A sea of furniture, bicycle, kids' toys and more.

Euphoric Calm: The Day Before the Sale

At an empty Starbucks in a strip mall off Westford's main drag, Bates is radiating a sturdy, almost dewy good health that belies her 48 years. Her eyes are wide, her mass of auburn curls cut short and sensible; she is both brimming with energy and preternaturally composed, as if preparing to run the 400 meter hurdles. Between phone calls from volunteers ("Where are you now? Okay, I'll meet you there"; "I'll be back at the house at quarter of, then I've got to go back to Littleton"), she clutches an iced coffee and sinks into a chair; it's the first time she's paused in weeks. "This is probably the calmest I've been," she admits. "It's an excited, euphoric calm. At this point, what's done is done."

She tries to explain what drove her to add the event—which has mushroomed into an undertaking beyond her, or O's, wildest dreams—to her already full schedule. "After Matt was diagnosed, after Aidan drowned, these things were all we talked about," she says, her tightly coiled energy softening, her tone almost matter-of-fact, in the way of someone who has cried out all her tears. "What to do for Matt and [his wife] Sara, what to do for their older son, Michael. And that becomes overwhelming." Aidan had survived two days after being pulled from a koi pond in the Mallios' backyard, and Matt, still reeling from his leukemia diagnosis, had checked himself out of the hospital against his doctor's orders to be with his wife and son in a different hospital. In the weeks after her nephew's death, Bates and her family babysat Michael, 4, and made countless trips to Matt's bedside. But still Bates felt helpless. Until, about three months after the accident, she approached Matt and Sara with her playground idea. "They were still so overcome with grief, but touched," she recalls.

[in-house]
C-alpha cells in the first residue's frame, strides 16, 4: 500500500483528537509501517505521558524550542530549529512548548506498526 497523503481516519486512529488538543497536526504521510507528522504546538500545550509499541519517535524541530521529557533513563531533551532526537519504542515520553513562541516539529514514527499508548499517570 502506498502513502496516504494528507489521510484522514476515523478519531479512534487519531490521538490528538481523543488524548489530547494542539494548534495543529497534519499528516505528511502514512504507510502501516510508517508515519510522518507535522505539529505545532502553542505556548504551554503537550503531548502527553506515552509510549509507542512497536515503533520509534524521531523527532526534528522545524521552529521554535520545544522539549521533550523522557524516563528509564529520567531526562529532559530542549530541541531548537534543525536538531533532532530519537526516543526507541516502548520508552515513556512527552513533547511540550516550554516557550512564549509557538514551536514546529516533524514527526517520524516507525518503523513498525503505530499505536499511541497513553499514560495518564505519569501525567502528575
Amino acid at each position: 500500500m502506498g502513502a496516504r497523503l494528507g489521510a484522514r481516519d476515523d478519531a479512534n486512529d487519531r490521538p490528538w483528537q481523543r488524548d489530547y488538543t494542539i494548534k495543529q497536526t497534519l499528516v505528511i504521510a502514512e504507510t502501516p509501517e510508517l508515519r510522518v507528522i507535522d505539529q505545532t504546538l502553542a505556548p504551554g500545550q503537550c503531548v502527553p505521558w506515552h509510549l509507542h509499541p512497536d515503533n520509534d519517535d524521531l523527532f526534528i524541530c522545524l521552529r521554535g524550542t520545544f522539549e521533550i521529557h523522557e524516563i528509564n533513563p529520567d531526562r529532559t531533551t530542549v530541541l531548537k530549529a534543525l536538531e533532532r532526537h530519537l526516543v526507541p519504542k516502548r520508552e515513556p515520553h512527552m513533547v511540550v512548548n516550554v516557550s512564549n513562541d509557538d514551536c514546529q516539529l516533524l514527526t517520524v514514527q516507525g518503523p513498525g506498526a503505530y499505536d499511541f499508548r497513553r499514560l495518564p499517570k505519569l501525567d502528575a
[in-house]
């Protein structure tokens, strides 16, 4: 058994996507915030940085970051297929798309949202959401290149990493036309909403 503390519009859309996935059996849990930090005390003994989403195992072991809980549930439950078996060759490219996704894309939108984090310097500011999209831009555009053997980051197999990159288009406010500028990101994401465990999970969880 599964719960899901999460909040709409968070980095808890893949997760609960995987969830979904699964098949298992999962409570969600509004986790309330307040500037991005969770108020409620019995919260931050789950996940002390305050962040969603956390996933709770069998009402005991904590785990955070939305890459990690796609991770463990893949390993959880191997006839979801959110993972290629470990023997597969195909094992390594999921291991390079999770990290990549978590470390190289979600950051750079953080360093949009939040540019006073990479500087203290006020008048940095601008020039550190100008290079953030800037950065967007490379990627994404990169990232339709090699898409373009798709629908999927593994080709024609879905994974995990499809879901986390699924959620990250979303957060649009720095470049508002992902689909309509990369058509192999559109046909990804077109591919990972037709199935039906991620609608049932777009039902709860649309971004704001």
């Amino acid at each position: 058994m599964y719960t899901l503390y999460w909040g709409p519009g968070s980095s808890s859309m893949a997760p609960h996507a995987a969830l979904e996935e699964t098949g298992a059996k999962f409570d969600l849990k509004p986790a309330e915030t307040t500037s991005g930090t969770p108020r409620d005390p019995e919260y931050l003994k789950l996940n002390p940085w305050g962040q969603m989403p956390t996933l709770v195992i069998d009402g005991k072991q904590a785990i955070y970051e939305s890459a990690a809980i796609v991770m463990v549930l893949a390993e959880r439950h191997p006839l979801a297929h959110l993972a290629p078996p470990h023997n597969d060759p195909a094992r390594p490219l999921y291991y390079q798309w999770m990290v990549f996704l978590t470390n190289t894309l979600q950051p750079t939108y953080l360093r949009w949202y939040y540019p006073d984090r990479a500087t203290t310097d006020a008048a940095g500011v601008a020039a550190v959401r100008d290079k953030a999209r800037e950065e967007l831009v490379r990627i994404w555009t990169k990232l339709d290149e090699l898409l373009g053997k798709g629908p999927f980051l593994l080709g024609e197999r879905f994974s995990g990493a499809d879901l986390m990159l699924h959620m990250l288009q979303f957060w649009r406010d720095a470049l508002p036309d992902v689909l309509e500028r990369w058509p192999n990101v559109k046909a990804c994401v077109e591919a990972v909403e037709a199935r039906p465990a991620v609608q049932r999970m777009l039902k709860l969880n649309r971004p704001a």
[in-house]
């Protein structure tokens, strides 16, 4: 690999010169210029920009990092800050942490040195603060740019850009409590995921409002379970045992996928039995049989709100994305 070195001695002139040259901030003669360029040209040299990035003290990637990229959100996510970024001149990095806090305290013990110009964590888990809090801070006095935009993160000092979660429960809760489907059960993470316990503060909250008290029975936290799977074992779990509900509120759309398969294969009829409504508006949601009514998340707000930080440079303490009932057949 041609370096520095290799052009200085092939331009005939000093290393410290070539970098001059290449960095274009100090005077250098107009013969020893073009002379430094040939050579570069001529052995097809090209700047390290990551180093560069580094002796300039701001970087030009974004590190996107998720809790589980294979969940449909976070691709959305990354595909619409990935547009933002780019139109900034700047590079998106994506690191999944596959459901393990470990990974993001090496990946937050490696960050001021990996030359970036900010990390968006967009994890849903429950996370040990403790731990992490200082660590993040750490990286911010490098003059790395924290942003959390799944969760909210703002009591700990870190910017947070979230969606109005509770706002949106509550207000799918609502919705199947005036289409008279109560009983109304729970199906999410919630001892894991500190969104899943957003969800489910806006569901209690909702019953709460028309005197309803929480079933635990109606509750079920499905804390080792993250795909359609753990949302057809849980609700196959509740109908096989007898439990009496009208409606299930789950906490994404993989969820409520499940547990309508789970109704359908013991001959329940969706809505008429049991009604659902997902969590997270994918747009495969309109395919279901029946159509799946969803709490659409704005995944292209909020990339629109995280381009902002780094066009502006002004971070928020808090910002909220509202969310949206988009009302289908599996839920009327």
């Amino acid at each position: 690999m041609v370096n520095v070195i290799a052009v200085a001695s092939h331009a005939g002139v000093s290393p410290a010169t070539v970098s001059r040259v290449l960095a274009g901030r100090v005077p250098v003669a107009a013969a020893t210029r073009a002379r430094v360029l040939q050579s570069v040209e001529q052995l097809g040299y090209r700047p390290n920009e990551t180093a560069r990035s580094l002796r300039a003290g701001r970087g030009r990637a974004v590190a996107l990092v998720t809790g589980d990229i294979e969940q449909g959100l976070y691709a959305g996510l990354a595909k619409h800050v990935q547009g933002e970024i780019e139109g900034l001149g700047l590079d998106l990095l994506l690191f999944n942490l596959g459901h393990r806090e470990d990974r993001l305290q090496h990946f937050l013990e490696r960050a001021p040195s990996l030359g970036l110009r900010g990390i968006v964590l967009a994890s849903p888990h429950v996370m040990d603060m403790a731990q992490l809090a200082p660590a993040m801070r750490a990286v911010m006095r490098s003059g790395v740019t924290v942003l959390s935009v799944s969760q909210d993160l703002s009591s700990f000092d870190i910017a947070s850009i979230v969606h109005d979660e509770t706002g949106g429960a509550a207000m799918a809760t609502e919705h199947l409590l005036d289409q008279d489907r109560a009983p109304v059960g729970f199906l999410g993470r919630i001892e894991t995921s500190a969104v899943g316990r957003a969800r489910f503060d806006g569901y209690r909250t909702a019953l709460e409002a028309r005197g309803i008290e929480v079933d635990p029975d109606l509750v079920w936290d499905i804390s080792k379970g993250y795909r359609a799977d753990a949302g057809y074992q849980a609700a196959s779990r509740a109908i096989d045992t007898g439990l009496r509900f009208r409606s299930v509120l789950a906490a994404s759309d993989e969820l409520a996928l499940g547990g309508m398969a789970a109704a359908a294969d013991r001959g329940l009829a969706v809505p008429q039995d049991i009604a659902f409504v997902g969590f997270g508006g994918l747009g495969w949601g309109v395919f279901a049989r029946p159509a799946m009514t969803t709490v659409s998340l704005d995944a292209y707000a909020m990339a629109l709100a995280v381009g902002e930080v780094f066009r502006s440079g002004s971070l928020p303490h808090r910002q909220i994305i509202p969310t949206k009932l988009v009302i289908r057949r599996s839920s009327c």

For Bates, the fund-raising process has given structure and focus to an incomprehensible situation. "Obviously we are still working on getting Matt better," she explains. "But sometimes, when things are tangible, it's easier to deal with them. What is grief? This is a playground. We're building a playground."

Bates glances at her watch. She'll soon be off to the Abbot School to meet the trucks and a clutch of shockingly eager teenage volunteers, who will hoist stacked cases of Doritos and Poland Spring water from her trunk while Bates fields more phone calls ("You rock, Cathy!"). Meanwhile, Delaney, loud and youthful in a blond ponytail and denim skirt, will unload plastic bins of clothing from a borrowed white van, pausing to admire a zebra-stripe dress as window blinds, a KitchenAid mixer and a Yamaha keyboard stream by her into the gym courtesy of men in blue polo shirts from 1-800-GOT-JUNK? Tomorrow's volunteer schedules will be passed around, and everyone will have a task and be cheerfully and efficiently executing it. That's when Bates, the beating heart of this organized chaos, slightly dazed behind her minivan, will flash a tight smile to no one in particular, as if to say, "Here goes nothing."

Next: Pizza, a Queen Victoria's teapot, a wicker dolphin figurine and more


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